Lonely-hearts club appeal
There is something often isolating about motherhood. You at times feel trapped and alone. Leaving the house can be a pain in the arse with a little one in tow. I know mine hates his pram and car seat with a scarily aggressive passion. So when I go out I have to make sure it’s for short stints to make sure he doesn’t lose his shit and stress us both out. I know plenty of Mum’s who feel apart form the real world, a world that they used to participate in with freshly cleansed skin and high heels and now struggle to pee in peace.
This means that Constance followers are yearning for human connections and empathy. Turning them into active participants in her world, they’ve got the time and primal need to be part of a village.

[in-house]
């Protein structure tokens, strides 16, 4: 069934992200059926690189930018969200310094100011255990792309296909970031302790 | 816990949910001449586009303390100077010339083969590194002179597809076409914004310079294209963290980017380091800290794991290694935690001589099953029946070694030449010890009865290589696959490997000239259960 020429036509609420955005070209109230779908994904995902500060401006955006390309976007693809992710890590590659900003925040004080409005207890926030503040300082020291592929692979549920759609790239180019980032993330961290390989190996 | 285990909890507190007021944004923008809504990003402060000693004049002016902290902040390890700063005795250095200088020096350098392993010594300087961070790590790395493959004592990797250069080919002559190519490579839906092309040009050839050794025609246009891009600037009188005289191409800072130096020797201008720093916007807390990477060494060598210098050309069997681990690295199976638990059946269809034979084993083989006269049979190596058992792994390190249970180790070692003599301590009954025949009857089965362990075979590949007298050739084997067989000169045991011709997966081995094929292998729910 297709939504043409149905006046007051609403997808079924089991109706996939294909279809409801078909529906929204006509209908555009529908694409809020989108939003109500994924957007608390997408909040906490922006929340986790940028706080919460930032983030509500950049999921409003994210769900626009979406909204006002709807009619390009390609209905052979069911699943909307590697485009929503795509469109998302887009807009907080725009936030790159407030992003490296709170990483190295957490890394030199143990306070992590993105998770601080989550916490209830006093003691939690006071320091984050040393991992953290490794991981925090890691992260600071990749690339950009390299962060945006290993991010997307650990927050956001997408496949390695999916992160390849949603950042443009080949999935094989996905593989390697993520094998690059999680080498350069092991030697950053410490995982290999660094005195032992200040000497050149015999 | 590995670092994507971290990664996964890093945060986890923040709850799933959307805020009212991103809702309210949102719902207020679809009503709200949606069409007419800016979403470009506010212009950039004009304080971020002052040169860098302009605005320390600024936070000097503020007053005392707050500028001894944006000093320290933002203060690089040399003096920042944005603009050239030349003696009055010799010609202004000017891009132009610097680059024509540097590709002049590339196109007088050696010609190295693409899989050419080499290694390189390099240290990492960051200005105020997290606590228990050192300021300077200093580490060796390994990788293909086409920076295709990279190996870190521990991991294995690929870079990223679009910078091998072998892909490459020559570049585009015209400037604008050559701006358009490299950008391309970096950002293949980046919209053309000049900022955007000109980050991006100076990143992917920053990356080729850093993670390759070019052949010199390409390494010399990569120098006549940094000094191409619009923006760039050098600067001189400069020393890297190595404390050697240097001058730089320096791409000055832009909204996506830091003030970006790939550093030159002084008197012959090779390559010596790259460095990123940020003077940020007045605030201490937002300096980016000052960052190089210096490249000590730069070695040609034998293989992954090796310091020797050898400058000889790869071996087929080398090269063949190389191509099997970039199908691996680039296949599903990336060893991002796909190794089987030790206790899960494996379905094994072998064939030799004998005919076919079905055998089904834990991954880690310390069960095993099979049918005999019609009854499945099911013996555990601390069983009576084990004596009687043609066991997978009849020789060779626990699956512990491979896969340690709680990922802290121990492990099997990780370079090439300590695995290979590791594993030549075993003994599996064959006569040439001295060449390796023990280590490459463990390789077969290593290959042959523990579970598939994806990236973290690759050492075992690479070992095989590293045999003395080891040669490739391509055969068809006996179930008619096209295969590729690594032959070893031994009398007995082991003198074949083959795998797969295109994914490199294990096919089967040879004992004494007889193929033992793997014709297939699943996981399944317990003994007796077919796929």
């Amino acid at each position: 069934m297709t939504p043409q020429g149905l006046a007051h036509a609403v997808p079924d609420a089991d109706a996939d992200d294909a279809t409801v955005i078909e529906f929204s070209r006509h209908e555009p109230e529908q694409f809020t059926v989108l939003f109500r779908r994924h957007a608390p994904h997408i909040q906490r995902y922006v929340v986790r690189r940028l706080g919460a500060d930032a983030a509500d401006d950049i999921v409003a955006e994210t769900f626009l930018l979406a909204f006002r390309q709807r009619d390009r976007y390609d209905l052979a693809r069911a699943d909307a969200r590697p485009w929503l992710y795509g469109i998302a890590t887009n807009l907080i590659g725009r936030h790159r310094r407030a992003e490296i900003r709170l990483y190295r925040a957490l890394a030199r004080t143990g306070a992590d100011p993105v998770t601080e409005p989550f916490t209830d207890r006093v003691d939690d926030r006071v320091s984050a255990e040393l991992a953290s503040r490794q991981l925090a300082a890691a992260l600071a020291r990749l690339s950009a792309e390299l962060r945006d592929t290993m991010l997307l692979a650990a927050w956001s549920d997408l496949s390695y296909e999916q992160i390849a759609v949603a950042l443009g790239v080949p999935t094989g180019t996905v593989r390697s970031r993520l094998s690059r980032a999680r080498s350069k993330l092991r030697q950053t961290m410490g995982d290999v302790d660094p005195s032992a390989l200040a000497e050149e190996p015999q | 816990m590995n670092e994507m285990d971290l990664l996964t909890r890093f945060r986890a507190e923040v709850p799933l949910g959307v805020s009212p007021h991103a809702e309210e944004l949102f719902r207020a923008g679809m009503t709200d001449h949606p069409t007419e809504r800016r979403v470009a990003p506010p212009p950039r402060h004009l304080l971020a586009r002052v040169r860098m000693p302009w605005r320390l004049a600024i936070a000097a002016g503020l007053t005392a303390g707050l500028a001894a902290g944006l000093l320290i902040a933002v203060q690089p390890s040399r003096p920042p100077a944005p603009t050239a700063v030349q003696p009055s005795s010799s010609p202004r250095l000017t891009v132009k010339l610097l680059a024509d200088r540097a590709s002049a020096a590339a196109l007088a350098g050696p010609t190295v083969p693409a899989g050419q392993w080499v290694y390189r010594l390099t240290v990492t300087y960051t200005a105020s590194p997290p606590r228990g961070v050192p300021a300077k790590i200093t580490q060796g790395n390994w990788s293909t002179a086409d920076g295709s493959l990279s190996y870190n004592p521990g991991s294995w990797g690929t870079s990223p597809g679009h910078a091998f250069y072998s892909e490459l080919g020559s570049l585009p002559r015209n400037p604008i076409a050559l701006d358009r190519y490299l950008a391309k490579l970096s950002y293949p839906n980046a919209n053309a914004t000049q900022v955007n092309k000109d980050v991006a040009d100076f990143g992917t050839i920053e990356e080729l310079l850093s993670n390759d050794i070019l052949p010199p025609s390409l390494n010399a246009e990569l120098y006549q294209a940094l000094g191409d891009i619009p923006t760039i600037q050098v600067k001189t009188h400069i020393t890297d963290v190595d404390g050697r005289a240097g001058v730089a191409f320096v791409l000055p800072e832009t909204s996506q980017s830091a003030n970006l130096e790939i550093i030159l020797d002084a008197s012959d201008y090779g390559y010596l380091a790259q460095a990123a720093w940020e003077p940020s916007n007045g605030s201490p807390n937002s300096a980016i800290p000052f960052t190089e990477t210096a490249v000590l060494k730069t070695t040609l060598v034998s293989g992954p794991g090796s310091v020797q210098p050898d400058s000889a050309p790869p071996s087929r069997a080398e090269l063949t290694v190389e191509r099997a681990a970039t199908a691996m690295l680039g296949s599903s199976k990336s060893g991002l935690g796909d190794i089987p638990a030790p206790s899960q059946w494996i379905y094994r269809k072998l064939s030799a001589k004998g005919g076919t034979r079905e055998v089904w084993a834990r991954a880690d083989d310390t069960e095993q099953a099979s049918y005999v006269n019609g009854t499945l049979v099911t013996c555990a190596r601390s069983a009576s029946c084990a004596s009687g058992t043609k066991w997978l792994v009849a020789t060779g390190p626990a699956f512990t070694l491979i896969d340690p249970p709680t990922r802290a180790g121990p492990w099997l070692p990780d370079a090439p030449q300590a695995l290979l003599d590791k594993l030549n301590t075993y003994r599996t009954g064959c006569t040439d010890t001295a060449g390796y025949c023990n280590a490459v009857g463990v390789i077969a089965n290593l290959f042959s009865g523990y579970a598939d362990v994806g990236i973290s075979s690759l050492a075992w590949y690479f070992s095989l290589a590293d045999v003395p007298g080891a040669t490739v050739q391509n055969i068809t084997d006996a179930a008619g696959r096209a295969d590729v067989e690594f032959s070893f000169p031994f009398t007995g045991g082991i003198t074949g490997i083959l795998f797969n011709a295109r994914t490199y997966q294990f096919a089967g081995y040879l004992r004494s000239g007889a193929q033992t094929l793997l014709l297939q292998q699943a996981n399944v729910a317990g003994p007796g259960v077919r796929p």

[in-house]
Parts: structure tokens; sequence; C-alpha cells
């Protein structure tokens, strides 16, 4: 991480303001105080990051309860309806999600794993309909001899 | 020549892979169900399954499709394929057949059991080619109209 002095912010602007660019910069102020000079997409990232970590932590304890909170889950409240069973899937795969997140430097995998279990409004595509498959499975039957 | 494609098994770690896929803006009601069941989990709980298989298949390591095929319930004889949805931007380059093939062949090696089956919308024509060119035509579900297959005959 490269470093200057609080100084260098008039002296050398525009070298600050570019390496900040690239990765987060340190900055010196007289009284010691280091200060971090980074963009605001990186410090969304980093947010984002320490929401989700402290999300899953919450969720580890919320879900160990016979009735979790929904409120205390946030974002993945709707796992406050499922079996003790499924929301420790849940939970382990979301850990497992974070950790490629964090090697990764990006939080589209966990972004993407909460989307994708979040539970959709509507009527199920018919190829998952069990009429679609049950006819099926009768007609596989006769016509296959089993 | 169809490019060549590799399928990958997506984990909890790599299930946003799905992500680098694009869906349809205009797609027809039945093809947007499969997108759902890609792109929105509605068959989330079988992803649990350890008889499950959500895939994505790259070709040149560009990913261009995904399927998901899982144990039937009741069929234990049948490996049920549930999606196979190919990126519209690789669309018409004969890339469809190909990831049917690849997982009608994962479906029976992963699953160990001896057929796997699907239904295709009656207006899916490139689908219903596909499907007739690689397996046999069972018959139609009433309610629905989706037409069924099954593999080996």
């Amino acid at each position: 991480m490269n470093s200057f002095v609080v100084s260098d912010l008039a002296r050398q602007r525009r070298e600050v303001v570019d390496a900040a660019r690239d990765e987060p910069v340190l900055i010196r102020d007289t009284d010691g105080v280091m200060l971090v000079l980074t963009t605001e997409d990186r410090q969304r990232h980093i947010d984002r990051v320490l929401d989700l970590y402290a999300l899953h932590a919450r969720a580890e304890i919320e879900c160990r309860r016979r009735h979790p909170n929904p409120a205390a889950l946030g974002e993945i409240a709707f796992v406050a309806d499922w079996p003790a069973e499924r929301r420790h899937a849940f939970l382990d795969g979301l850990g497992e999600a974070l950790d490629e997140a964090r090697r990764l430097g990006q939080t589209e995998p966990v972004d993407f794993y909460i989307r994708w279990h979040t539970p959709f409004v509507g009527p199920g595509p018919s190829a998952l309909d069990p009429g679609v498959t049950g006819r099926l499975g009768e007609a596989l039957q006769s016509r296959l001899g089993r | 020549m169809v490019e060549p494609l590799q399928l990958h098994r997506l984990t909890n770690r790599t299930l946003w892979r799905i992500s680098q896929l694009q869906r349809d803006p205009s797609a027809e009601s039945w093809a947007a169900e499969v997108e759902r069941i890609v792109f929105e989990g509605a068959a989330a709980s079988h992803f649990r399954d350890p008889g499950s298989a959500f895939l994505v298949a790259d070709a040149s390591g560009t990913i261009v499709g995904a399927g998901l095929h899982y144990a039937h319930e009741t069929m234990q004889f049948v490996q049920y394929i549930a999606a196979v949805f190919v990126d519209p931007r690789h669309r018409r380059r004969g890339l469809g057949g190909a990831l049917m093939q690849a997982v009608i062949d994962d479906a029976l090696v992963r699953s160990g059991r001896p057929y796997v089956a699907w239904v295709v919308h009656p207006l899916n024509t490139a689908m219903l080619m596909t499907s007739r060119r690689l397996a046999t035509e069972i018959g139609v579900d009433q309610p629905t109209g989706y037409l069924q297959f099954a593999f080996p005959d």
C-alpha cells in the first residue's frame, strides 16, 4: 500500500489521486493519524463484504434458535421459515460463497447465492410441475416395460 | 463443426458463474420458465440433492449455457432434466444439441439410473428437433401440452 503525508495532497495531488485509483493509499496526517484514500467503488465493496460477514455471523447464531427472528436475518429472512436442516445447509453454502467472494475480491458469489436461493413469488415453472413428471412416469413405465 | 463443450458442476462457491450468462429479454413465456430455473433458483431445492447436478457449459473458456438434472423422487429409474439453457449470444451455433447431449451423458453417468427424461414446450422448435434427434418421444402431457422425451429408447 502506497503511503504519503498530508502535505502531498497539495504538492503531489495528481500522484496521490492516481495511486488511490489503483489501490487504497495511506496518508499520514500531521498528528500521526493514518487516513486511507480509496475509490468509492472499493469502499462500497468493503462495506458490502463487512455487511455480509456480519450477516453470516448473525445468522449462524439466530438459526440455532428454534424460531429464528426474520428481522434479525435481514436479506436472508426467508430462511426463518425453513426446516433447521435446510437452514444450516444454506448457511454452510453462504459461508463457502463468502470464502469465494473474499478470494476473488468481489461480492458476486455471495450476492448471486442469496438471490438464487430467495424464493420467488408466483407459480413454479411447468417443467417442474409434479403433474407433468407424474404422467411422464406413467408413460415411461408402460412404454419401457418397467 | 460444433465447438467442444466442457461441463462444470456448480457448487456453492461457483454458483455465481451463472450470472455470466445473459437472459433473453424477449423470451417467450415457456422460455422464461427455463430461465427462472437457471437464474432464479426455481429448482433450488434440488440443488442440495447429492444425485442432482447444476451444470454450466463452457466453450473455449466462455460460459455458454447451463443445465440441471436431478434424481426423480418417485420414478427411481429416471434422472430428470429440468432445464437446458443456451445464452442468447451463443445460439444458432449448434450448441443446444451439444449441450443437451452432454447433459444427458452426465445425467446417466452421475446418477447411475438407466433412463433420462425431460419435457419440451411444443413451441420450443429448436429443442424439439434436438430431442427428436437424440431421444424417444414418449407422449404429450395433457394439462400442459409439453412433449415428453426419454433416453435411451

Other than the lonely-hearts part I want my business to slightly mimic Constance’s style. Although obviously I opened Sarkara to make some money, I never opened it to be a millionaire (and am in no danger of shattering that non-goal). I started it because I wasn’t satisfied by the ‘rat race’ and to create a store that oozed happiness. I also try to be honest and upfront with customers. I never pretend to have the best store, as I know that I could be doing better. I try to be true to who I am with customers and to not create a fictitious personality to make more money.
Who I am is an awesomely flawed Mum & business owner who does silly things like purchase a big floppy hat for the summer, because in my head Jax will have reached an age (12 months) where I can sip wine in my summer dress and hat at the edge of his sandpit in the evenings as he plays quietly and contentedly by himself.
I like to think that this naivety and positive dreamer is what has helped make Sarkara a fun place to be and what will make Jax roll his eyes at me in a lovingly exasperated way.